The third panel focused on the automotive industry will be held in April in Mexico City, in advance of the Annual Conference. Additional details will be announced on the committee listservs.
International trade lawyer Dunniela Kaufman will moderate the capstone program on “NAFTA-The Next Generation” at the Section’s Annual Conference in New York City on April 19 at 9 a.m. Speakers will include Marney Cheek, a Partner at Covington and co-chair of the firm’s Arbitration Practice Group, Fernando Holguin-Casa a Partner at Ec Legal Rubio Villegas in Mexico, and Matthew Kronby, a Partner in the Toronto office of Bennett Jones. The discussion will explore the industry, political, and social influences shaping the negotiations and whether the agreement might be expanded to include new sectors. It also will look at the potential influence of commitments made in the Trans-Pacific Partnership Agreement and Canada’s Agreement with the European Union.
Conference on International Trade and Investment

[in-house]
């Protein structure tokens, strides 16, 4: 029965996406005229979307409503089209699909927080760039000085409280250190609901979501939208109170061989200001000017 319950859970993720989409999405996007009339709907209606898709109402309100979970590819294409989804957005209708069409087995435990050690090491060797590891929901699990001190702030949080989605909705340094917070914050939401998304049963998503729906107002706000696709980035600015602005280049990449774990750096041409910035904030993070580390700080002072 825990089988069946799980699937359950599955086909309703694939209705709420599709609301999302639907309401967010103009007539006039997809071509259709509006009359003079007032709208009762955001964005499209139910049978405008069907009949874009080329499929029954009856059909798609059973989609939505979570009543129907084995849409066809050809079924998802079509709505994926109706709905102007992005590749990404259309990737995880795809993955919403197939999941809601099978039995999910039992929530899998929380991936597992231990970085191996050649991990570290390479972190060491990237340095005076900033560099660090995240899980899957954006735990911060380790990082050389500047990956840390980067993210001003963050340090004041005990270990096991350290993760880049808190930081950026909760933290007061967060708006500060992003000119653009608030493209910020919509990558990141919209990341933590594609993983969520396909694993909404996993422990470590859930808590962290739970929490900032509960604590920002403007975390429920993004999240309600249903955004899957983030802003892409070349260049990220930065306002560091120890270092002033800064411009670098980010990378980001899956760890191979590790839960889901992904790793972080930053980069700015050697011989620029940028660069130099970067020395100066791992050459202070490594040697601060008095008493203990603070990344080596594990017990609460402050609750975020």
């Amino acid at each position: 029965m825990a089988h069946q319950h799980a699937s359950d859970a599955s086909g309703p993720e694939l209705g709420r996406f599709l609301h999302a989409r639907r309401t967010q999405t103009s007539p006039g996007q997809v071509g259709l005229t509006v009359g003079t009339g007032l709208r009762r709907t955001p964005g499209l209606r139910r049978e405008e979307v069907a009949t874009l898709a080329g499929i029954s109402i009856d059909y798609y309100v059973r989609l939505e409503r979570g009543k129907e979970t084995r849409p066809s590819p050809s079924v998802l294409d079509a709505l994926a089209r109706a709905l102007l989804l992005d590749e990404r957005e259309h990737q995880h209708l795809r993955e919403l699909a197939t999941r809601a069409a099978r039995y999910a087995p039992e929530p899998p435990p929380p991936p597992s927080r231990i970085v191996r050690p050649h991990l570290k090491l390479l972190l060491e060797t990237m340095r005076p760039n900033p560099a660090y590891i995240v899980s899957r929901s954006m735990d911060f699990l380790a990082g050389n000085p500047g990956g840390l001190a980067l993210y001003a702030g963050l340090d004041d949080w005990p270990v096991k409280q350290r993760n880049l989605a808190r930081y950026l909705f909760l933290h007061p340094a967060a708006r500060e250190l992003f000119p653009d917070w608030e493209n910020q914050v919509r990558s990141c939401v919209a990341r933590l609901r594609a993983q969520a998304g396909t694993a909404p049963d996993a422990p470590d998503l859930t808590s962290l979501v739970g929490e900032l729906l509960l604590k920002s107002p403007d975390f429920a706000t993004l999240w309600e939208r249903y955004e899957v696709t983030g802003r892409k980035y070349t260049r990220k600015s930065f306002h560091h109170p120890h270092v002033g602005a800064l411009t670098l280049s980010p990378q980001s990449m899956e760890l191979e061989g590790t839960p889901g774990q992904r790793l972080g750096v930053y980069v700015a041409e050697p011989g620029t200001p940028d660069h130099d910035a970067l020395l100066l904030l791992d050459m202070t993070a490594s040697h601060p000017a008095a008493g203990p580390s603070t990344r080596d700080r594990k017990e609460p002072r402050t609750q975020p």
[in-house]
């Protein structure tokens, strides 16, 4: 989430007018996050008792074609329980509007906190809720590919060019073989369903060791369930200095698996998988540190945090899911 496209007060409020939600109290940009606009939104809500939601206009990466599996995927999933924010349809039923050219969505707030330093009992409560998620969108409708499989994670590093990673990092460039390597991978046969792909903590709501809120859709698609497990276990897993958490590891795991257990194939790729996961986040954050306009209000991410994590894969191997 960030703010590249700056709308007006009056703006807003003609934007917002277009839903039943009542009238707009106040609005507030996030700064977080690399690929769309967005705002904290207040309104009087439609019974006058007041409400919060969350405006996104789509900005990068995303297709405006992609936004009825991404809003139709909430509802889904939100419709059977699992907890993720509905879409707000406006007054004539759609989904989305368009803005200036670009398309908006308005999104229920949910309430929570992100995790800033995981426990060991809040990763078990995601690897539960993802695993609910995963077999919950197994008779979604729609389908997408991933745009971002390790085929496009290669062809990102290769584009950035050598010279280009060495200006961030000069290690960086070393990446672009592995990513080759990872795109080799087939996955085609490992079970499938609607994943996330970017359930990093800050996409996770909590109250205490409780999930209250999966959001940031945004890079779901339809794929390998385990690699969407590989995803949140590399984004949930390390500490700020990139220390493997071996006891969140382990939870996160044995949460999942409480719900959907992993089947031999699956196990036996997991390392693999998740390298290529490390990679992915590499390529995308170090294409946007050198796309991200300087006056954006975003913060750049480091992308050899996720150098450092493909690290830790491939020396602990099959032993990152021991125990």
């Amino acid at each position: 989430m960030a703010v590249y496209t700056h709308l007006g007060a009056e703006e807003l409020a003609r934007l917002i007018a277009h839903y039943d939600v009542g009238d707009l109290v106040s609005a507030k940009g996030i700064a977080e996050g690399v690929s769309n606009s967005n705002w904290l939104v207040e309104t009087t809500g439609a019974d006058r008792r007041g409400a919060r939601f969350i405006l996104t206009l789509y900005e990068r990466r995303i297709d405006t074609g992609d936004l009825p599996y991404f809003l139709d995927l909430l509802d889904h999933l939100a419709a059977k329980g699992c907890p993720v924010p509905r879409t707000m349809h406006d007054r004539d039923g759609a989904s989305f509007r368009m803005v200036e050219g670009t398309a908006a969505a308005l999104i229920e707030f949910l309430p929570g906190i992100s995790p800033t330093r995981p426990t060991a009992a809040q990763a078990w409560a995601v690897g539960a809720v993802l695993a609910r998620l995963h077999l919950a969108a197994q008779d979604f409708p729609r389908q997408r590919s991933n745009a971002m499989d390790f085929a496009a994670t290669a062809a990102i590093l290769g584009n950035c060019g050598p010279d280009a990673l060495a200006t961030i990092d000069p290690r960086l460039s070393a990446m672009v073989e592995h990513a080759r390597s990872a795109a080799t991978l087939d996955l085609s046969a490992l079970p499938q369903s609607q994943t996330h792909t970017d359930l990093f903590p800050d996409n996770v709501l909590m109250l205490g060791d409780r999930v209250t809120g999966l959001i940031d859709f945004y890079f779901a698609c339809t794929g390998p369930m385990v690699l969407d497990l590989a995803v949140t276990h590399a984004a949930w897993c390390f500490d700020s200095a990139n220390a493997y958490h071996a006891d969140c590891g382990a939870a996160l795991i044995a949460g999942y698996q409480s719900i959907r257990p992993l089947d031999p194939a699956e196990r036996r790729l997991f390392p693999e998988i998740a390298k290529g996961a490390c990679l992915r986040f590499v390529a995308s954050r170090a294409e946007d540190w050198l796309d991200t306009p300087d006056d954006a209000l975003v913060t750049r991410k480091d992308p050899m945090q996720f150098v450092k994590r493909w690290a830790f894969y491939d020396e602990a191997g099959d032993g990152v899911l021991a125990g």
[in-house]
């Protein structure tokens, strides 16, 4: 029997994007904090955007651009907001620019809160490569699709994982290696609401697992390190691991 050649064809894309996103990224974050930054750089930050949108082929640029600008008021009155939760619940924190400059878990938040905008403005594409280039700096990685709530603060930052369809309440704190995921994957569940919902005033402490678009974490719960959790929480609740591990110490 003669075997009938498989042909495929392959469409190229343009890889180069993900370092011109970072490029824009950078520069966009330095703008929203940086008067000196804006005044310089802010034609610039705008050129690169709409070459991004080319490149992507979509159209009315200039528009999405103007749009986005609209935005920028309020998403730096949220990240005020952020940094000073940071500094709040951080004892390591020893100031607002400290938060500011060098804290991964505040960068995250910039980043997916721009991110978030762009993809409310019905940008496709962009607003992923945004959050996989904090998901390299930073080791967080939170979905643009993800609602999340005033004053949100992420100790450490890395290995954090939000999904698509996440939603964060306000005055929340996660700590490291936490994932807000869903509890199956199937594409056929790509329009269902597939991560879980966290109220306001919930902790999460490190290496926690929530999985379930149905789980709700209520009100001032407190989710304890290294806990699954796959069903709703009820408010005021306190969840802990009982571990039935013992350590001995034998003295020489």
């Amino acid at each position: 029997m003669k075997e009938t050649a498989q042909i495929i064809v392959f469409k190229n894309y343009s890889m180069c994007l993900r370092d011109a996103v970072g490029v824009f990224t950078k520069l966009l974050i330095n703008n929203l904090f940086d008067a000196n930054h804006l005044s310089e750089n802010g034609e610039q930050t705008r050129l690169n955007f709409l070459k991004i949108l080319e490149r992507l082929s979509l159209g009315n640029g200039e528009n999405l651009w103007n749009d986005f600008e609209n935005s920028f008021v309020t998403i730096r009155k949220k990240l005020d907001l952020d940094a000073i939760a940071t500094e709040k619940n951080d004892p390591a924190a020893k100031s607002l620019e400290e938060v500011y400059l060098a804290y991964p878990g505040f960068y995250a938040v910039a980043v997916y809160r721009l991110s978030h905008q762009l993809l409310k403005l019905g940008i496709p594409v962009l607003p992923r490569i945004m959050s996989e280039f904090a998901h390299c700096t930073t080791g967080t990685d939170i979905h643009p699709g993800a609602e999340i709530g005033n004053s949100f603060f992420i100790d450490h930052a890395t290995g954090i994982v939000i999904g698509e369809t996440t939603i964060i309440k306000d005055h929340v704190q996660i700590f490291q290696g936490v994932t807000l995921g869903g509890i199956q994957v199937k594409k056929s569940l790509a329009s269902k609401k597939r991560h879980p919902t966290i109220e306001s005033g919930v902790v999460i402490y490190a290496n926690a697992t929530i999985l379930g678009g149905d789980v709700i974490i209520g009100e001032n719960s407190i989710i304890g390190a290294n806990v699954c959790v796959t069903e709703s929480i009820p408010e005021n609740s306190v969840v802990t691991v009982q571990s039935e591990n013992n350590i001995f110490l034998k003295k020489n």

Mexico City, November 6-9, 2018
Free trade agreements, including the future of NAFTA or NAFTA 2.0, will be a key topic at the Section’s upcoming specialty conference in Mexico. On November 6–9, the Section will be hosting the 2018 edition of its Conference on International Trade and Investment at the Presidente InterContinental Hotel in Mexico City. The conference will feature twenty-six programs led by distinguished legal professionals, addressing hot topics such as anti-corruption, energy, immigration, and international trade and investment. The conference also will include a home hospitality night for small-group networking, two offsite receptions in venues chosen to highlight Mexico’s cultural heritage and history, a special tour of Mexico City, and the opportunity to earn up to twelve continuing legal education (CLE) credits. Moreover, the conference agenda will be enriched by networking events and luncheons where attendees will have opportunities to interact with world-class speakers and colleagues with diverse professional backgrounds. Interested members are encouraged to register early to enjoy the special reduced rates.
The Planning Co-Chairs for Mexico Conference include Luis Perez, René Mauricio Alva, Robert Brown, Mario Piana, and Carlos Velásquez.
Visit the Section’s website for additional information about the Mexico Conference on International Trade and Investment, November 6–9, 2018.